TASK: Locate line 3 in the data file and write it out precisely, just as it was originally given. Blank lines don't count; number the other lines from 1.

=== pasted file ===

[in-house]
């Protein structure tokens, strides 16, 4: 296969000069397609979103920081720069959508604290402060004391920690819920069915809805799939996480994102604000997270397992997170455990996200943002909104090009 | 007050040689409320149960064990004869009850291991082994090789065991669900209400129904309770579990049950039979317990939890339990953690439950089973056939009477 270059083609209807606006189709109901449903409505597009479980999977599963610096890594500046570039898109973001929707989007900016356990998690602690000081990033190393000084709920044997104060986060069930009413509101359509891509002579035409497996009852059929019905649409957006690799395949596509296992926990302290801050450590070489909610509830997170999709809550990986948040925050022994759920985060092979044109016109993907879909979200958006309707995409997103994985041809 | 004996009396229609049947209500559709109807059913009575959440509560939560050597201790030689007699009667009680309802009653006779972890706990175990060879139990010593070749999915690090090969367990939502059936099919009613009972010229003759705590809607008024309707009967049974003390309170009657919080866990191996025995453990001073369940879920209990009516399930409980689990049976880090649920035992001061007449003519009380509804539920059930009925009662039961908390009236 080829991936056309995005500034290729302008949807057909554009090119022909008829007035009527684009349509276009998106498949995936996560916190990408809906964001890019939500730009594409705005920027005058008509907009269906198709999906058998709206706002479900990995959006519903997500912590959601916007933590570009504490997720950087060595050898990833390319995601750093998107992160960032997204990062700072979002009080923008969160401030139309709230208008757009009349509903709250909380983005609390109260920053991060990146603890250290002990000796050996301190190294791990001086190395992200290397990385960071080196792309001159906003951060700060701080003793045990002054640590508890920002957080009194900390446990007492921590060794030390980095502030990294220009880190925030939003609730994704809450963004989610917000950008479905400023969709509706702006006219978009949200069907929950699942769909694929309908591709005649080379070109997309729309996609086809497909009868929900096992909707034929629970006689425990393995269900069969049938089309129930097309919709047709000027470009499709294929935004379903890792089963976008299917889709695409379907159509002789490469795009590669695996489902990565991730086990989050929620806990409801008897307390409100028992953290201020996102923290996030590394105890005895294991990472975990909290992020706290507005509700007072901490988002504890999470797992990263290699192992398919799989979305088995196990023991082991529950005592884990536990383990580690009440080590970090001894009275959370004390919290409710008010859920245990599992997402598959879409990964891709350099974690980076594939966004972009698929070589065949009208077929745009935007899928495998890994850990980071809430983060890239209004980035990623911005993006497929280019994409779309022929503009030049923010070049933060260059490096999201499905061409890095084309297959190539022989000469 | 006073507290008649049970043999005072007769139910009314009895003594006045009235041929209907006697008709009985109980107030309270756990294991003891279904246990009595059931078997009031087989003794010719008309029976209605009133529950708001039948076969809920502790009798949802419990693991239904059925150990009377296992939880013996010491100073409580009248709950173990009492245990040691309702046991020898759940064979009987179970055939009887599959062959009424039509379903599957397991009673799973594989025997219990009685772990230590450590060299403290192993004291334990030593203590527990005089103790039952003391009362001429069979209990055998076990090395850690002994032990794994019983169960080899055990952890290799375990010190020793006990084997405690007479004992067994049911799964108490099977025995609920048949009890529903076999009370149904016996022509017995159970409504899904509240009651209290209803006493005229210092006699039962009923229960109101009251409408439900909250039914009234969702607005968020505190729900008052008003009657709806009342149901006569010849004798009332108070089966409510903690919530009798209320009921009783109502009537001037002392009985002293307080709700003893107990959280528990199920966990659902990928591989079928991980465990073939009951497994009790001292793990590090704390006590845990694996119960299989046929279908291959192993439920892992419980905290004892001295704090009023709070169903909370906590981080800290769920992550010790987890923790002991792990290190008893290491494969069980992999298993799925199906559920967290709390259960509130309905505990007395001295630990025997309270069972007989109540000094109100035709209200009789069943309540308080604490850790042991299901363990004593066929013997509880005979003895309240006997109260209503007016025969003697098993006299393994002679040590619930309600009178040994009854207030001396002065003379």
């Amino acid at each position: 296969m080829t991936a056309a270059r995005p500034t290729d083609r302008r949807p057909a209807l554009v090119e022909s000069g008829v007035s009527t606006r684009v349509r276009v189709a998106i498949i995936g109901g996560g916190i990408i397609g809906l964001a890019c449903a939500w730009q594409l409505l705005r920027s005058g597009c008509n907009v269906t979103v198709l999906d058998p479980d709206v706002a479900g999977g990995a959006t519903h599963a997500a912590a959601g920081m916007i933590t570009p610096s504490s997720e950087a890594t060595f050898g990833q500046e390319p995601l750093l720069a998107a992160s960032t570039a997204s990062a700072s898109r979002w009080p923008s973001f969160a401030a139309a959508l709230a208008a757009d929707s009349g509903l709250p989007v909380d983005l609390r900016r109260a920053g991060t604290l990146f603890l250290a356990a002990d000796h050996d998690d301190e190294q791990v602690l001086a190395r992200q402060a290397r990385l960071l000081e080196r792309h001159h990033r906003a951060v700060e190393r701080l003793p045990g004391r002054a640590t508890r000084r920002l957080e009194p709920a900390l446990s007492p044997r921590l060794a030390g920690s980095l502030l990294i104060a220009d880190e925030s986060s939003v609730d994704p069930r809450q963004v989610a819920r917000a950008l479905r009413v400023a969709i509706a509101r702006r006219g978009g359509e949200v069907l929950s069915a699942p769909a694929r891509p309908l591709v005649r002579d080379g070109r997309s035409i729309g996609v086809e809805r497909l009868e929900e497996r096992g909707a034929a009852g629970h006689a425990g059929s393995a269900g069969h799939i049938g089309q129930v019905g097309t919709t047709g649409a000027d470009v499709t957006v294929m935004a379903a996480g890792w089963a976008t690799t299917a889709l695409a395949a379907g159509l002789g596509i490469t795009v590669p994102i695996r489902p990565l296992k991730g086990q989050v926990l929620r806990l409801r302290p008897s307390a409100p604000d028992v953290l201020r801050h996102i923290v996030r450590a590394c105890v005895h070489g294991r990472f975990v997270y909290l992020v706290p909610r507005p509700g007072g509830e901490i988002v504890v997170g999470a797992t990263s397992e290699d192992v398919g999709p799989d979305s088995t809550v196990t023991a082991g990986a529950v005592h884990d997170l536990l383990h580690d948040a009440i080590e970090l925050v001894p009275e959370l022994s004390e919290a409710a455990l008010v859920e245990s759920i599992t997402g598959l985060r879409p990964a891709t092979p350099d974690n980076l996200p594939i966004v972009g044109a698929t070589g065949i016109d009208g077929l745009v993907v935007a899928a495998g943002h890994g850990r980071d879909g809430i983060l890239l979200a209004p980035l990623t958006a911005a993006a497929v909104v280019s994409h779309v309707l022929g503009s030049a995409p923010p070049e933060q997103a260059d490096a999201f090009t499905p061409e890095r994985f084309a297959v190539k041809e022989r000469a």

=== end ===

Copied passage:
């Amino acid at each position: 296969m080829t991936a056309a270059r995005p500034t290729d083609r302008r949807p057909a209807l554009v090119e022909s000069g008829v007035s009527t606006r684009v349509r276009v189709a998106i498949i995936g109901g996560g916190i990408i397609g809906l964001a890019c449903a939500w730009q594409l409505l705005r920027s005058g597009c008509n907009v269906t979103v198709l999906d058998p479980d709206v706002a479900g999977g990995a959006t519903h599963a997500a912590a959601g920081m916007i933590t570009p610096s504490s997720e950087a890594t060595f050898g990833q500046e390319p995601l750093l720069a998107a992160s960032t570039a997204s990062a700072s898109r979002w009080p923008s973001f969160a401030a139309a959508l709230a208008a757009d929707s009349g509903l709250p989007v909380d983005l609390r900016r109260a920053g991060t604290l990146f603890l250290a356990a002990d000796h050996d998690d301190e190294q791990v602690l001086a190395r992200q402060a290397r990385l960071l000081e080196r792309h001159h990033r906003a951060v700060e190393r701080l003793p045990g004391r002054a640590t508890r000084r920002l957080e009194p709920a900390l446990s007492p044997r921590l060794a030390g920690s980095l502030l990294i104060a220009d880190e925030s986060s939003v609730d994704p069930r809450q963004v989610a819920r917000a950008l479905r009413v400023a969709i509706a509101r702006r006219g978009g359509e949200v069907l929950s069915a699942p769909a694929r891509p309908l591709v005649r002579d080379g070109r997309s035409i729309g996609v086809e809805r497909l009868e929900e497996r096992g909707a034929a009852g629970h006689a425990g059929s393995a269900g069969h799939i049938g089309q129930v019905g097309t919709t047709g649409a000027d470009v499709t957006v294929m935004a379903a996480g890792w089963a976008t690799t299917a889709l695409a395949a379907g159509l002789g596509i490469t795009v590669p994102i695996r489902p990565l296992k991730g086990q989050v926990l929620r806990l409801r302290p008897s307390a409100p604000d028992v953290l201020r801050h996102i923290v996030r450590a590394c105890v005895h070489g294991r990472f975990v997270y909290l992020v706290p909610r507005p509700g007072g509830e901490i988002v504890v997170g999470a797992t990263s397992e290699d192992v398919g999709p799989d979305s088995t809550v196990t023991a082991g990986a529950v005592h884990d997170l536990l383990h580690d948040a009440i080590e970090l925050v001894p009275e959370l022994s004390e919290a409710a455990l008010v859920e245990s759920i599992t997402g598959l985060r879409p990964a891709t092979p350099d974690n980076l996200p594939i966004v972009g044109a698929t070589g065949i016109d009208g077929l745009v993907v935007a899928a495998g943002h890994g850990r980071d879909g809430i983060l890239l979200a209004p980035l990623t958006a911005a993006a497929v909104v280019s994409h779309v309707l022929g503009s030049a995409p923010p070049e933060q997103a260059d490096a999201f090009t499905p061409e890095r994985f084309a297959v190539k041809e022989r000469a």